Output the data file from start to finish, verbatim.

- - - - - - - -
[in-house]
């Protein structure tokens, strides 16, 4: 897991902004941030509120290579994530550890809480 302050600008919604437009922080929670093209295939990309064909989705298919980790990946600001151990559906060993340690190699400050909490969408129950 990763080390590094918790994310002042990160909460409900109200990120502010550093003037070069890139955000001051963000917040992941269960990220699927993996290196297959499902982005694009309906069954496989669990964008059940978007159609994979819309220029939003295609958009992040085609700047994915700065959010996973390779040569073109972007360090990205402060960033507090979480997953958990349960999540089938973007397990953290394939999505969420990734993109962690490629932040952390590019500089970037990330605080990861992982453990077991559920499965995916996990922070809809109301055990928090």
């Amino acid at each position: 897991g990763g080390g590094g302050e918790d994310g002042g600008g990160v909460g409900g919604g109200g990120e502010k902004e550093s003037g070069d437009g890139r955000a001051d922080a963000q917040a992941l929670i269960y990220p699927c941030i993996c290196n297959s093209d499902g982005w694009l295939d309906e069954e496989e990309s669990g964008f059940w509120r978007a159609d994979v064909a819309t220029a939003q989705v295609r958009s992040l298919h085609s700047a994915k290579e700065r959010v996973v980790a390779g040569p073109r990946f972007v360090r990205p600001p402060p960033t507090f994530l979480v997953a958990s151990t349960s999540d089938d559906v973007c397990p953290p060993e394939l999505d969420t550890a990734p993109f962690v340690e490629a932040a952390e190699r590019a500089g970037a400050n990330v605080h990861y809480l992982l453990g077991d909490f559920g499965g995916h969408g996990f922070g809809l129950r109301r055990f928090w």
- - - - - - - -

[in-house]
């Protein structure tokens, strides 16, 4: 897991902004941030509120290579994530550890809480 302050600008919604437009922080929670093209295939990309064909989705298919980790990946600001151990559906060993340690190699400050909490969408129950 990763080390590094918790994310002042990160909460409900109200990120502010550093003037070069890139955000001051963000917040992941269960990220699927993996290196297959499902982005694009309906069954496989669990964008059940978007159609994979819309220029939003295609958009992040085609700047994915700065959010996973390779040569073109972007360090990205402060960033507090979480997953958990349960999540089938973007397990953290394939999505969420990734993109962690490629932040952390590019500089970037990330605080990861992982453990077991559920499965995916996990922070809809109301055990928090």
């Amino acid at each position: 897991g990763g080390g590094g302050e918790d994310g002042g600008g990160v909460g409900g919604g109200g990120e502010k902004e550093s003037g070069d437009g890139r955000a001051d922080a963000q917040a992941l929670i269960y990220p699927c941030i993996c290196n297959s093209d499902g982005w694009l295939d309906e069954e496989e990309s669990g964008f059940w509120r978007a159609d994979v064909a819309t220029a939003q989705v295609r958009s992040l298919h085609s700047a994915k290579e700065r959010v996973v980790a390779g040569p073109r990946f972007v360090r990205p600001p402060p960033t507090f994530l979480v997953a958990s151990t349960s999540d089938d559906v973007c397990p953290p060993e394939l999505d969420t550890a990734p993109f962690v340690e490629a932040a952390e190699r590019a500089g970037a400050n990330v605080h990861y809480l992982l453990g077991d909490f559920g499965g995916h969408g996990f922070g809809l129950r109301r055990f928090w």